• Erythromycin The chemical manipulations are:

    1. Preparation of acidic salts such as glucoheptonate,

    lactobionate and stearate on the dimethyl amino group.

    2. Ester formation on the 2`-OH of the amino sugar.

    Ethylsuccinate and propionate are examples.

    Dr. Amged 14

  • Erythromycin Esters Erythromycin Ethyl Succinate:

    A mixed double ester prodrug of erythromycin.

    Better oral absorption.

    In oral suspensions for children, without the bitter taste.

    Erythromycin Propionate: A lipid-soluble ester of propionic acid.

    Better oral absorption.

    Dr. Amged 15

  • Erythromycin Salts Erythromycin Stearate:

     A lipid-soluble salt of stearic acid.

     Better oral absorption.

     Acid-sensitive. Enteric coated form is Acid-stable.

     In the small intestine base exchange occurs and free erythromycin


    Erythromycin Lactobionate:

     A water-soluble salt of lactobionic acid for parenteral dosage forms.

    Erythromycin Glucoheptonate:

     A water-soluble salt of glucoheptonic acid for parenteral dosage


    Dr. Amged 16

  • Clinical Application of Erythromycin

    It is used to treat

    The upper part of the respiratory tract infections,

    Soft tissue G(+) infections,

    Mycoplasma pneumonia caused pneumonia,

    Campylobacter jejuni enteritis,

    Clamidia infections.


    It is a good choice for penicillin-sensitive cases.

    Dr. Amged 17

  • Clarithromycin

     6-Methyl ether of erythromycin.

     Cannot undergo cyclic ketal formation, so doesn’t cause

    cramp in GI.

     Higher blood concentrations.

    More lipophilic.

     Lower doses with less intervals

    Dr. Amged 18

  • Azithromycin  Azalide, a semisynthetic macrolide with a15 membered


     Stable under acidic conditions, because it doesn’t form cyclic ketal?????

     In the treatment of urogenital infections caused by N. gonorrhoeae and Chlamidia trachomatis.

     Longer half-life.

    Dr. Amged 19

  • Dr. Amged 20

  • Dirithromycin

     A more lipophyl prodrug with high oral absorption.

     Unstable 9N,11O oxazine ring which easily hydrolysis to


     Dirithromycin is protected against gastric acid with the enteric coated


    Dr. Amged 21

  • Ketolides  Ketolides is a group of recently analogues of macrolides, developed

    to reduce side effects of macrolides and broaden their antimicrobial


     The cladinose sugar in erythromycin has been replaced with a keto-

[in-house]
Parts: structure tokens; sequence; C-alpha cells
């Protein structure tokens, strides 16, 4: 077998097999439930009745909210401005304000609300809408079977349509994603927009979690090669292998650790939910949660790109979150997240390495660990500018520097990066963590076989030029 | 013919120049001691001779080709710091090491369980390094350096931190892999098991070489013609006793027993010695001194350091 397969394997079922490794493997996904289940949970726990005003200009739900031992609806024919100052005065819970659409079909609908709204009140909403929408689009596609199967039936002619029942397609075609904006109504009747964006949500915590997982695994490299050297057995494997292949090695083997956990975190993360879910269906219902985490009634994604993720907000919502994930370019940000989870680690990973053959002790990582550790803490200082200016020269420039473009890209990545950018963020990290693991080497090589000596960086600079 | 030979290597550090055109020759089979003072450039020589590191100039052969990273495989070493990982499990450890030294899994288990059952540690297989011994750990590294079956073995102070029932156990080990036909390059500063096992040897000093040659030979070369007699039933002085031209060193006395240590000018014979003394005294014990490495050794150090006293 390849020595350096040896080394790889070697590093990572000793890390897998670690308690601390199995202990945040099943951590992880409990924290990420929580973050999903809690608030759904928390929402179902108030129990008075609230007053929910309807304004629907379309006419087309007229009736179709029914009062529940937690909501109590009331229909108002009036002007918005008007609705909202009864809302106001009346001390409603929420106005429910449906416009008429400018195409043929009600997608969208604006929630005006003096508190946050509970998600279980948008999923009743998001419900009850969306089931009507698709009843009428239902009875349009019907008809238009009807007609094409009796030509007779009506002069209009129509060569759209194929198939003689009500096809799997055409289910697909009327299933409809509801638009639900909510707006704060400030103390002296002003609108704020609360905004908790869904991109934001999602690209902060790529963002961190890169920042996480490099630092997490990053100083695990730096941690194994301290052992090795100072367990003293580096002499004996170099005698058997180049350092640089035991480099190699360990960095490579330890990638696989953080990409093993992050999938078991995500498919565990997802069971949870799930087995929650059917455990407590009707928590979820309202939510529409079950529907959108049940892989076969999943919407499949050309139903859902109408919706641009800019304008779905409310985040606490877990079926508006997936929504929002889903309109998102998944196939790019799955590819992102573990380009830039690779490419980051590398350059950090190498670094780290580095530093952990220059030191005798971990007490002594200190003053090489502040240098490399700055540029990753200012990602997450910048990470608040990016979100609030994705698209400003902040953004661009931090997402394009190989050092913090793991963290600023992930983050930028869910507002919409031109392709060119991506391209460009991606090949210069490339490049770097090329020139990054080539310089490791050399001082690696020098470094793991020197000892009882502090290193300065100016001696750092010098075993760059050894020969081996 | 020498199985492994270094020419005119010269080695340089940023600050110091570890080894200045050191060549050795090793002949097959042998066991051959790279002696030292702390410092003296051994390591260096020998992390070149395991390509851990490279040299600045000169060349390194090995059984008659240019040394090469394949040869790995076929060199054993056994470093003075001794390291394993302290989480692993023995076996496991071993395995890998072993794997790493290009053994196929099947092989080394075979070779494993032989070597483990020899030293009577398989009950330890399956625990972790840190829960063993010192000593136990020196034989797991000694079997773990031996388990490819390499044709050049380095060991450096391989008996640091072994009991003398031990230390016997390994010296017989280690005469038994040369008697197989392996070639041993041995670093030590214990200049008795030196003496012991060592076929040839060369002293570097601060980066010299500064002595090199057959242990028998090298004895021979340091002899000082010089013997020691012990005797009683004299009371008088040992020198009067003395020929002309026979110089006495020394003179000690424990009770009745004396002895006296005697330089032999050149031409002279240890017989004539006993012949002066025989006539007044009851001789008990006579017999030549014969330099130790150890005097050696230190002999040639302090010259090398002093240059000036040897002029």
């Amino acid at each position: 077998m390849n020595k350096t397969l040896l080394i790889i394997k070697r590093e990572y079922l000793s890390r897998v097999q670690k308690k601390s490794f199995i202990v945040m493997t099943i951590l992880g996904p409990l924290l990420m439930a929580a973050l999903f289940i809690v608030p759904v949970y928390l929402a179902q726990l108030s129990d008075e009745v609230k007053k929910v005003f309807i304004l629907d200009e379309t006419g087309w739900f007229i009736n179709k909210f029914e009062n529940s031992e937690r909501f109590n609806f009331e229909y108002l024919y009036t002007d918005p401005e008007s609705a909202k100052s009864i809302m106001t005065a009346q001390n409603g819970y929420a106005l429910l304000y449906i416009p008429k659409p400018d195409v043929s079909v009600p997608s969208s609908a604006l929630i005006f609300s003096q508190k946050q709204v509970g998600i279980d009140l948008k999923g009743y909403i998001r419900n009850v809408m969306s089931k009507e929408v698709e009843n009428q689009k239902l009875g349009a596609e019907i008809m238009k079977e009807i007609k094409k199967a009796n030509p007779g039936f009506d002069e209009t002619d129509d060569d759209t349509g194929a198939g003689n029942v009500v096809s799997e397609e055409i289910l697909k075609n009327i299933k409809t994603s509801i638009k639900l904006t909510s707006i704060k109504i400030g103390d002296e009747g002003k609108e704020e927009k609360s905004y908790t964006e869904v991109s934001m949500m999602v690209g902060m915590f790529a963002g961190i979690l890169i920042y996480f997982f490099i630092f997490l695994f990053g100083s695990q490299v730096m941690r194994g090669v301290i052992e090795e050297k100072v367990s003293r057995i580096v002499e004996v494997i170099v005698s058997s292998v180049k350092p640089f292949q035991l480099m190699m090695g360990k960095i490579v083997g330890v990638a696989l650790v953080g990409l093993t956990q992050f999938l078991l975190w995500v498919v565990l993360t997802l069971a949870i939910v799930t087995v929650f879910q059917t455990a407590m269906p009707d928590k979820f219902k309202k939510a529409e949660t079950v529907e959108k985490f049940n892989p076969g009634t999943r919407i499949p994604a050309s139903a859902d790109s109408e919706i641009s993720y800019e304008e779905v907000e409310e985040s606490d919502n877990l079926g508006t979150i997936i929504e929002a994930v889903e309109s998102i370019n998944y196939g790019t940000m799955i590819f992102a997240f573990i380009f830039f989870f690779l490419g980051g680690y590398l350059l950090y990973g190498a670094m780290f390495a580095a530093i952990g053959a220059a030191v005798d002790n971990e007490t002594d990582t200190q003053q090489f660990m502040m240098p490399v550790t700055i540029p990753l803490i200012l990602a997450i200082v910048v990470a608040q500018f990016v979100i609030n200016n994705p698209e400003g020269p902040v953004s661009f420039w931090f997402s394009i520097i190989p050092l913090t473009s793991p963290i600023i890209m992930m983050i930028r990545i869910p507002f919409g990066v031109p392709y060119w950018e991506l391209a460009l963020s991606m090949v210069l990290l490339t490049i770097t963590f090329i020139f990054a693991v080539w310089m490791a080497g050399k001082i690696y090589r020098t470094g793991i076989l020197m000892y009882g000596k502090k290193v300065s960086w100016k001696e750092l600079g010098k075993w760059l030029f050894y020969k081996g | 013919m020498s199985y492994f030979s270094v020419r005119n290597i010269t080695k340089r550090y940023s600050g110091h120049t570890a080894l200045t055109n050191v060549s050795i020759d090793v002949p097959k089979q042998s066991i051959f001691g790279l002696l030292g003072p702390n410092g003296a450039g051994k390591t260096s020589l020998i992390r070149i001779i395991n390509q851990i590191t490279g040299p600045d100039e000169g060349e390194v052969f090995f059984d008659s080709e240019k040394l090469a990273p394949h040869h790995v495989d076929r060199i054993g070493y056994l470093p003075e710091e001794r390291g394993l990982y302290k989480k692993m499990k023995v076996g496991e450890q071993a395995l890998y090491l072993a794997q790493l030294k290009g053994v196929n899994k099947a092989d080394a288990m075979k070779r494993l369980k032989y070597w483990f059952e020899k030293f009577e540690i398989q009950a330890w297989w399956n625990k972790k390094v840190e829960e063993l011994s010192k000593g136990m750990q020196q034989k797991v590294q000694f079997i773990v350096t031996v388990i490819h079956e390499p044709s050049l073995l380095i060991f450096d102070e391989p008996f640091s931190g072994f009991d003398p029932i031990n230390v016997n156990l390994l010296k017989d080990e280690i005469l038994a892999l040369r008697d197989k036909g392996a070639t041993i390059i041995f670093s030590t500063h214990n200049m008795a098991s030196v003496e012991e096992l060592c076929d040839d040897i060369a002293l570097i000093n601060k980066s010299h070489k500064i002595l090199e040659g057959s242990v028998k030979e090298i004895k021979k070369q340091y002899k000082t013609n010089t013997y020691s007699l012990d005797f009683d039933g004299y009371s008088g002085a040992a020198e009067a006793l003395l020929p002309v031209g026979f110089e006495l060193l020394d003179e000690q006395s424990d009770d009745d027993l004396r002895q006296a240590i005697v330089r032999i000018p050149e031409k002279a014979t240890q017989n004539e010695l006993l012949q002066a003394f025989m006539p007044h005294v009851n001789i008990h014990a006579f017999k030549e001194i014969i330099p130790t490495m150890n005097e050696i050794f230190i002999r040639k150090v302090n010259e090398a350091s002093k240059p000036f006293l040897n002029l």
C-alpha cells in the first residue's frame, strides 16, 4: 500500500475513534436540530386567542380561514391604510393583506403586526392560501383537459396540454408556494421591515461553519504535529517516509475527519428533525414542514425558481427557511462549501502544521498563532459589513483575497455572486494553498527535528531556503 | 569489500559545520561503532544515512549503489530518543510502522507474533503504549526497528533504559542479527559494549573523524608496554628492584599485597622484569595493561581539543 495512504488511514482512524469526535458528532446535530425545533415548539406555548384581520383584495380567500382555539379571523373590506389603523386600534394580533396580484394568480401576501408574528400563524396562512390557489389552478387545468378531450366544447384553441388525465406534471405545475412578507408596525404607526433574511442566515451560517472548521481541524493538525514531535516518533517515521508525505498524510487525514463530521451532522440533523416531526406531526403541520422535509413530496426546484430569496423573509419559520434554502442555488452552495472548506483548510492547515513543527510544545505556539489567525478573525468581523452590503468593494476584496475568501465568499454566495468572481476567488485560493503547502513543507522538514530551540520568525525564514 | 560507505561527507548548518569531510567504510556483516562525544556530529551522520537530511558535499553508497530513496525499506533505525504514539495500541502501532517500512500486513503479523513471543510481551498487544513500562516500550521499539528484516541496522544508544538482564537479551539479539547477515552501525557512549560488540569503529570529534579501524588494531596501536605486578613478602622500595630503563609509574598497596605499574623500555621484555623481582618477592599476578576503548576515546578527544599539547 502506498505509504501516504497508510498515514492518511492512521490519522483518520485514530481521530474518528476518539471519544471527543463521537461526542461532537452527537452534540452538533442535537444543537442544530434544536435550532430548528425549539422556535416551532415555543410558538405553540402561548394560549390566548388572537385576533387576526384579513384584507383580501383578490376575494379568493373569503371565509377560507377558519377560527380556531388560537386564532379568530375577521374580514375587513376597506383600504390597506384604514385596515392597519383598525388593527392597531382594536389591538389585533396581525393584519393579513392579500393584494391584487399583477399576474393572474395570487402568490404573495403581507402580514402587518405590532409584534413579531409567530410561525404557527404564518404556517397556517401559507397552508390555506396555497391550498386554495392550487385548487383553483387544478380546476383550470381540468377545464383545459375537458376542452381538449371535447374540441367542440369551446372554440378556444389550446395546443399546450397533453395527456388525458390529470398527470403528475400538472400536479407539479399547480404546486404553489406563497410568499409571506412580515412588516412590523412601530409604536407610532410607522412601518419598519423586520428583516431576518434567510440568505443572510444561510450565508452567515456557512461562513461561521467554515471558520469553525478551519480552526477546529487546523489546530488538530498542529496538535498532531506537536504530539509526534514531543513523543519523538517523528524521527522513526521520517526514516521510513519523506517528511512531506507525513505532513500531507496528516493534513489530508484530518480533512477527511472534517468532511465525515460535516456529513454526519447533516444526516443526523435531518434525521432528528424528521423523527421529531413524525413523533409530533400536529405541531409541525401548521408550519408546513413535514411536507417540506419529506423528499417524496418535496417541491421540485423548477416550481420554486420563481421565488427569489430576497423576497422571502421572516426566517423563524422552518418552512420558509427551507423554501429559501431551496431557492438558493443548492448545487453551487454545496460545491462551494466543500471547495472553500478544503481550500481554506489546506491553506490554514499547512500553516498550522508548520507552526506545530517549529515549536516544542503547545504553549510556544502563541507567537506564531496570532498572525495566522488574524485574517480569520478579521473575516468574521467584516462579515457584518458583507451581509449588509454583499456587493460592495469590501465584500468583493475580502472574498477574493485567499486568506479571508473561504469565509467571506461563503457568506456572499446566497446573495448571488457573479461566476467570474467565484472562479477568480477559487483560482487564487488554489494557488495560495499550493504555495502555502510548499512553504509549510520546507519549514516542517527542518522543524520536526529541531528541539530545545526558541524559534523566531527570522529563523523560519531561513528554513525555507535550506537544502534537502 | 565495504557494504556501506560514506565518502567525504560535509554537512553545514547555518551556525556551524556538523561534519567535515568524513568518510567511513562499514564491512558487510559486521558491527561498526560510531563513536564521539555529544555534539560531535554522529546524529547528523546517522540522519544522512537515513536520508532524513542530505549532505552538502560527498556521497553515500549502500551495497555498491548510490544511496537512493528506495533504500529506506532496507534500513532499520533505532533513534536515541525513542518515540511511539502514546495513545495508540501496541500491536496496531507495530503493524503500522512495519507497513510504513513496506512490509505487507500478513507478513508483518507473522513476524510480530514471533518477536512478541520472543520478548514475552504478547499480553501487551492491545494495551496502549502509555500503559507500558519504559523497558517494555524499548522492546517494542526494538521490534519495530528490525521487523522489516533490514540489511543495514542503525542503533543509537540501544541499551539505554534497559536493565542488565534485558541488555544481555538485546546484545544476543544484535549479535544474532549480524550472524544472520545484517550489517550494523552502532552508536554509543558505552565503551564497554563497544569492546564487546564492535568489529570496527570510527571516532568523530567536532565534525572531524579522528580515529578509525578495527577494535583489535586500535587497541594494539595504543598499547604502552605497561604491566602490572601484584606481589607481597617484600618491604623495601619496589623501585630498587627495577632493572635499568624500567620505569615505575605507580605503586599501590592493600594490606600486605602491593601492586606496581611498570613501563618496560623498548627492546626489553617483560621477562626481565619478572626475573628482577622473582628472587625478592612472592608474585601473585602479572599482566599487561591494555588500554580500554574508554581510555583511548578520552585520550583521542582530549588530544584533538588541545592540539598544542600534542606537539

 They are active against erythromycin resistant microorganisms.

    Dr. Amged 22

  • Telithromycin

     Telithromycin is orally effective in the treatment of community

    acquired pneumonia, acute bacterial exacerbations of chronic

    bronchitis, and acute sinusitis

    Main structure modifications are:

     The cladinose sugar in erythromycin has been replaced with a keto-

    group, and a carbamate ring has been fused to the macrocyclic ring.

     The two hydroxyl groups that cause the intramolecular ketal formation in

    erythromycin have been masked, one as a methoxy group, and the other

    as part of the carbamate ring. Dr. Amged 23

  • Dr. Amged 24

  • Miscellaneous

  • Fusidic Acid (Fucidin)

    Fusidic acid is the only steroidal antibiotic, and is isolated

    from the fermentation broth of Fusidium coccineum.

    How does it work?

    It kills bacteria by interfering with the synthesis

    of proteins inside the bacterial cells.

    Medicinal uses

     Bacterial conjunctivitis and Bacterial infections

    of the eye.

     Osteomyelitis (bone and joint infections)

     Skin and soft tissue infections

    Dr. Amged 26

  •  Clindamycin is the 7-chloro-7-deoxy

    derivative of lincomycin with greater

    antibacterial activity and better

    pharmacokinetic properties

    The Lincosamides

    Sulphur-containing antibiotics “Lincomycin and Clindamycin”

    Have similar antibacterial properties to the macrolides and

    act in the same fashion.

    Dr. Amged 27

  • Polypeptides

  • Polypeptides • These are among the most powerful bactericidal

    antibiotics but, unfortunately, their clinical use is

    limited due to undesirable side reactions,

    particularly, renal toxicity.

    • They are neutral, acidic or basic in nature.

    • Some of them are active against gram-positive

    bacteria while others as